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A Thai conservationist talks about the recent addition of the medicinal inscriptions on Wat Phra Chetupon , or Wat Pho to the UNESCO Memory of the World programme.

Wat Pho Medicinal Texts

Unesco brings Wat Pho relief
Bangkok Post, 08 April 2008
Link to Bangkok Post no longer available

Unesco brings Wat Pho relief

Conservationist hopes the public will help protect national heritage, writes Piyaporn Wongruang

Preeda Tangtrongchitr sighed with relief after Wat Pho’s wall inscriptions on Thai traditional knowledge and wisdom won recognition from the United Nations Educational, Scientific and Cultural Organisation (Unesco) and were included in the regional Memory of the World (MOW). Mr Preeda, 70, a key decrypter of the Thai massage and yoga knowledge inscriptions, will now no longer fear that the precious knowledge could come under threat again from false intellectual property rights claims similar to a case a few years ago.

Mr Preeda still remembers well how the Rusie Dutton, or Thai ”hermit” yoga postures, came under this kind of threat from a Japanese yoga business operator who tried to register Rusie Dutton as a company name.

Protecting the national heritage can be quite a difficult task as everyone involved can tell you, although they managed to win the case as eventually the Japan Patent Office rejected the request.

”The inscribed knowledge is our national heritage which our ancestors gave us in the hope that it would be useful to mankind,” said Mr Preeda.

”It is not right if we have to pay an opportunist for the knowledge taken from our very own temple. National heritage should always be given a certain level of protection to ensure it can continue benefiting the public at large,” he said.

Mr Preeda’s wish came true on March 31, when Unesco presented a certificate declaring the temple’s marble inscriptions of Thai traditional knowledge and wisdom as the Memory of the World (MOW) for Asia Pacific.

It is the country’s second documentary heritage to have received the MOW recognition from Unesco. The first item was King Ramkhamhaeng’s inscriptions, which were registered as the International MOW in August 2003.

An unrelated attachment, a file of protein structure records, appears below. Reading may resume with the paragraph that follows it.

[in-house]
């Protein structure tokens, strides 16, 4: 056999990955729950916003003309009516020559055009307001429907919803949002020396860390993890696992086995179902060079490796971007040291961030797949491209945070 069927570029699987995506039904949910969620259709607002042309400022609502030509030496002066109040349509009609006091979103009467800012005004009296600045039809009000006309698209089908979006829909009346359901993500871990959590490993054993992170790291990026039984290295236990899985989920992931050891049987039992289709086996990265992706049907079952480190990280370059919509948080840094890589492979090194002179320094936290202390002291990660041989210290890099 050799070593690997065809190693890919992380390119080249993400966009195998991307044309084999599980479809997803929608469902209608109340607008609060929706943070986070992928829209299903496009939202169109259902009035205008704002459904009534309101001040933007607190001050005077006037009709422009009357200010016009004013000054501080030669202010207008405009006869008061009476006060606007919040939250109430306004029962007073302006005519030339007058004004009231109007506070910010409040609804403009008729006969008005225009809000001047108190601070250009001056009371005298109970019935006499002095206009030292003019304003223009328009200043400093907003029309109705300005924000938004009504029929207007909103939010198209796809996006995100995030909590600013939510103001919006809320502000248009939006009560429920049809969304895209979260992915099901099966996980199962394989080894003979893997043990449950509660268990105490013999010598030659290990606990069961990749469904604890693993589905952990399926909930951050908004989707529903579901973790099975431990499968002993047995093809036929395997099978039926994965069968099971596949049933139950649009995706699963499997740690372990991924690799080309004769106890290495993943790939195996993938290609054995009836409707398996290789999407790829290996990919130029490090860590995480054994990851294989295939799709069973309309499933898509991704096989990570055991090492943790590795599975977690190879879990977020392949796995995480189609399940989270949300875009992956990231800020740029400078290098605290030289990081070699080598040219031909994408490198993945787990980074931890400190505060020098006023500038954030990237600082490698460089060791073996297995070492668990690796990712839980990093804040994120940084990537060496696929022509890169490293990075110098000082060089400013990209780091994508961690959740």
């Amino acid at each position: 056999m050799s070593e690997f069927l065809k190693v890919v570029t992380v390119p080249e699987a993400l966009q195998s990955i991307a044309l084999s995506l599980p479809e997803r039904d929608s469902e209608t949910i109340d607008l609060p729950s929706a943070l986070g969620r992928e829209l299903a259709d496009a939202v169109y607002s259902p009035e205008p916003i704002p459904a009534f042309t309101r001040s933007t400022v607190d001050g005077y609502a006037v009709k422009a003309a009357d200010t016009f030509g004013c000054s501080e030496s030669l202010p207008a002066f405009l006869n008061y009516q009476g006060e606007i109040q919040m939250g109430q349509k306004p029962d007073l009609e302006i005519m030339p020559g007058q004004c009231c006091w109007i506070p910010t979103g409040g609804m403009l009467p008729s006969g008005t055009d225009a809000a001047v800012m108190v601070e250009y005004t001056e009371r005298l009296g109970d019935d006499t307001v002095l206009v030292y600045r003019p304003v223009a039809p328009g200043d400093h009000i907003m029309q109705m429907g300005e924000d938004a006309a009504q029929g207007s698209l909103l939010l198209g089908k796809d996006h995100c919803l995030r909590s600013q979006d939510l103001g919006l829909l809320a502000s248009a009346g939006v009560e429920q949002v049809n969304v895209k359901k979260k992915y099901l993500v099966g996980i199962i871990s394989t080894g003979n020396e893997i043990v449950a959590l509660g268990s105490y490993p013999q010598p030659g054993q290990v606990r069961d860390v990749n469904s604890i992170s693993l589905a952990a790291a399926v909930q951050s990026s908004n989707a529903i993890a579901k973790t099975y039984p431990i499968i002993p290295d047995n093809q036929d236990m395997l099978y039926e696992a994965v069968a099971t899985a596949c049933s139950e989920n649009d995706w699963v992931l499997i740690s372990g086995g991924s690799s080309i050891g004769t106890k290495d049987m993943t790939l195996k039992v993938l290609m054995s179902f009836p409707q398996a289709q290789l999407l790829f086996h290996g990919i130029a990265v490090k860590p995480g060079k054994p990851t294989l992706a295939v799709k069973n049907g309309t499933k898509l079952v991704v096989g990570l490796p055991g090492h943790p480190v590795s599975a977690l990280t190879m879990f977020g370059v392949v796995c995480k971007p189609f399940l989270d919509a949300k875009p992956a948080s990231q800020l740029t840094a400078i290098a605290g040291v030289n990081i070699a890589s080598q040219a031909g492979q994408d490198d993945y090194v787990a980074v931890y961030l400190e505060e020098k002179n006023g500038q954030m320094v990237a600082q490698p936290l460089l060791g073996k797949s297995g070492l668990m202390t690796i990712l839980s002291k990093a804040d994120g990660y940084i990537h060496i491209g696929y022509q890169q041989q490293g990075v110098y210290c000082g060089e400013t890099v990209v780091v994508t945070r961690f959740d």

Conservationists hope the public is now more aware of the importance of the country’s heritage and will help protect it from future threats, including patenting attempts.

During the past few years, the significance of national documentary heritage has been heightened partly due to the MOW national committee’s attempts to promote them.

According to the committee, Thai documentary heritage, which is rich in indigenous knowledge, covers various subjects. At least 70 inscriptions plus about 4,800 sheets of stone rubbings are kept in the national library.

Apart from these items, the country also has over 225,000 palm-leaf manuscripts and 33,500 traditional books, waiting to be explored and listed as national treasures.

The committee has noted that some documents are in such a bad state that they need special attention, both from local and international communities, if they are to be saved and preserved.

These include the marble inscriptions at Wat Pho.

Created under the instruction of King Rama III to serve as a cradle of education for the people, a total of 1,360 inscriptions on a wide range of subjects covering traditional Thai knowledge_from literature to public health_ were drawn up. However, some of the inscriptions have deteriorated due to the effects of humidity and rain that their capacity to serve their purpose has been undermined.

Phra Rajawatee, assistant to Wat Pho’s abbot, said apart from rain and moisture, the inscriptions were also unintentionally damaged by visitors touching their surface without realising that that would damage them. The temple is trying its best to restore the inscriptions with the support of the Fine Arts Department, but the scattered locations of the inscriptions on the walls around the temple has made the task difficult.

Mr Preeda, who has been decoding the knowledge on Thai traditional massage and medicines recorded in the temple’s inscriptions for more than 40 years, said only tiny parts of the inscribed knowledge have been seriously studied and applied for public use so far.

Despite his efforts over more than 40 years, he said that so far he has only been able to extract the wisdom on Thai traditional massage from 36 inscription plates.

And the knowledge has been constructed into various courses at Wat Pho Thai Traditional Medical and Massage School, the country’s first traditional massage school opened in 1955.

The school has now expanded and has four other branches, including one in the northern province of Chiang Mai. Over 200,000 Thais and more than 80,000 foreign students, from up to 120 countries, have already graduated from these schools.

Mr Preeda said as people have to confront rising uncertainties in their lives these days, this kind of alternative knowledge can sometimes be very useful.

Although much questioned by modern knowledge, it is a good option for people to pick up and explore, he said.

Mr Preeda said if these schools want to explore traditional medicines further so that advances could be made in healthcare, future generations would have to play an important role.

He urged the public to pay serious attention to the knowledge their ancestors have left behind for them, learning and making use of it as much as possible. ”I think we are lucky that we have this knowledge providing us with a base to move up. Now, it really depends on us whether we can preserve it and apply it to our modern lifestyles,” said Mr Preeda.

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